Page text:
Following on the heels of Square unveiling its mobile payments system, Google is holding a media event tomorrow where it is expected to reveal details of its NFC-based Google Mobile Payments. The chaos of rival mobile payment systems makes it difficult for businesses to know which horse to bet on, and could slow adoption by both merchants and consumers.
According to a report from the Wall Street Journal, Google will announce a pilot program launching in New York and San Francisco, with an eventual broader rollout to additional locations. The report cites a person familiar with the matter, and says that initial participating retailers include Macy's, American Eagle Outfitters, and Subway.
As if that is not limiting enough, the Google system is being launched with Sprint. So, if you happen to be one of the 47 people who A) live in New York or San Francisco, B) use Sprint as your mobile service provider, C) invest in an NFC-equipped smartphone, and D) shop at Macy's, American Eagle Outfitters, or Subway--you're in luck!
I agree with the sentiment of Jared Newman, who says not to get too excited about NFC payments just yet. The concept has merit, and I am confident it will catch on eventually, but there are a number of hurdles to cross before it can become mainstream. It will happen, though. Just as gas stations accepting credit cards began as a novelty and eventually became a requirement of doing business, so too will mobile payments.
So, what's a small business to do?
Cool Your Jets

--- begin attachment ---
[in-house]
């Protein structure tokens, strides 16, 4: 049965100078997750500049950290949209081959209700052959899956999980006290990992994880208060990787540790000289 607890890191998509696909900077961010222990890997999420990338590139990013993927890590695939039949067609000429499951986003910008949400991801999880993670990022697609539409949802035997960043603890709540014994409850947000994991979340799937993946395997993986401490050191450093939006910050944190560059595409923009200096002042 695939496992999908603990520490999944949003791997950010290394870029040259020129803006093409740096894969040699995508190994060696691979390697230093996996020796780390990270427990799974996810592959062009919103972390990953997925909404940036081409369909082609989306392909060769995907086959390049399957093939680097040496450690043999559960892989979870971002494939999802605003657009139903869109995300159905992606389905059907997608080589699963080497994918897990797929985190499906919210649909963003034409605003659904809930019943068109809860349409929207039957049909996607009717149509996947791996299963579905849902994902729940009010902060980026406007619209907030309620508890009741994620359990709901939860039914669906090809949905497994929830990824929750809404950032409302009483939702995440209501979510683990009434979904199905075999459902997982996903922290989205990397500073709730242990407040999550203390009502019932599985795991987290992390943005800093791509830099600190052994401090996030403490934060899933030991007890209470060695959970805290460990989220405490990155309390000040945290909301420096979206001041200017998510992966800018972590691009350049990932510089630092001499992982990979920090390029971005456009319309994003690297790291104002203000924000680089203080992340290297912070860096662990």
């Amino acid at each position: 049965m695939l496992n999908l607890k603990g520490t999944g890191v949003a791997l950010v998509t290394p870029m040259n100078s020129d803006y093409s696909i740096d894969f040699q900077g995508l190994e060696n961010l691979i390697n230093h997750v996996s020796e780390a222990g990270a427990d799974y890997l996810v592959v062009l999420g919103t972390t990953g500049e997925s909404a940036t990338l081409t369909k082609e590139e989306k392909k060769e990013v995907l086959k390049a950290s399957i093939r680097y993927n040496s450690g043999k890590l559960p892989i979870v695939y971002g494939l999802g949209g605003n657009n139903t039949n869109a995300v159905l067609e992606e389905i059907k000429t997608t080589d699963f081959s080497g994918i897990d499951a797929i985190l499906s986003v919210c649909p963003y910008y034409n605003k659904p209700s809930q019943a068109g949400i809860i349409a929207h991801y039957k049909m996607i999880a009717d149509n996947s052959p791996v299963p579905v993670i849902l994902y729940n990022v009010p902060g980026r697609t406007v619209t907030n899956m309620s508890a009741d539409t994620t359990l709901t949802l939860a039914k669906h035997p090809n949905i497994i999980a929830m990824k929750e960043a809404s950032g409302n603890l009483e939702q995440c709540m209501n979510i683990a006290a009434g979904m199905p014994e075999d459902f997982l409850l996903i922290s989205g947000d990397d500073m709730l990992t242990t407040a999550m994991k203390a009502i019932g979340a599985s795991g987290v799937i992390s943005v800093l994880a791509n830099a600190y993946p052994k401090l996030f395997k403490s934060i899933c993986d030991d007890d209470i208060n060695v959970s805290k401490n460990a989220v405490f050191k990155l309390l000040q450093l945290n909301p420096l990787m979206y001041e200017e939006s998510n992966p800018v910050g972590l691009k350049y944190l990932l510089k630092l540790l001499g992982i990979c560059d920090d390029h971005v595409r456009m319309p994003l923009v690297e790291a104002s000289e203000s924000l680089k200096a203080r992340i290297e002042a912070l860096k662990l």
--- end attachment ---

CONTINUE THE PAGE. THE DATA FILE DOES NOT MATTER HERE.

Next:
It makes for compelling headlines, but we are a long way from the day where the general population will abandon cash, leave their wallets at home, and expect to to walk into any retail establishment and make a purchase using a smartphone. There is no rush for you to try to guess which mobile payments platform will win, or to make any investment in mobile payment systems just yet.
Build It, and They Will Come
That said, the underlying technology that drives NFC is based on a standard. If you invest in point-of-sale payment terminals that can receive and process payment via NFC wireless signals, then you will be prepared no matter which of the competing NFC payment backends eventually comes out on top. Granted, you will still eventually have to choose the services you want to sign up for, and in most cases there will be some cost involved, but if you at least get the hardware in place you are one step ahead of the game.
Hedge Your Bets
You don't need to choose between NFC or the Square mobile payment system either, really. Why not do both? As a business, what is most important is that you have the flexibility to complete a transaction and take your customer's money no matter which method the customer chooses to use. Signing up for Square doesn't cost anything--other than maybe an iPad if your business doesn't already have one.
For right now, it is more important to just be aware that mobile payments are coming, and to start understanding how--or if--you plan to incorporate mobile payments into your business. Just keep an eye on the industry so you don't miss the boat and end up playing catch up when it does go mainstream.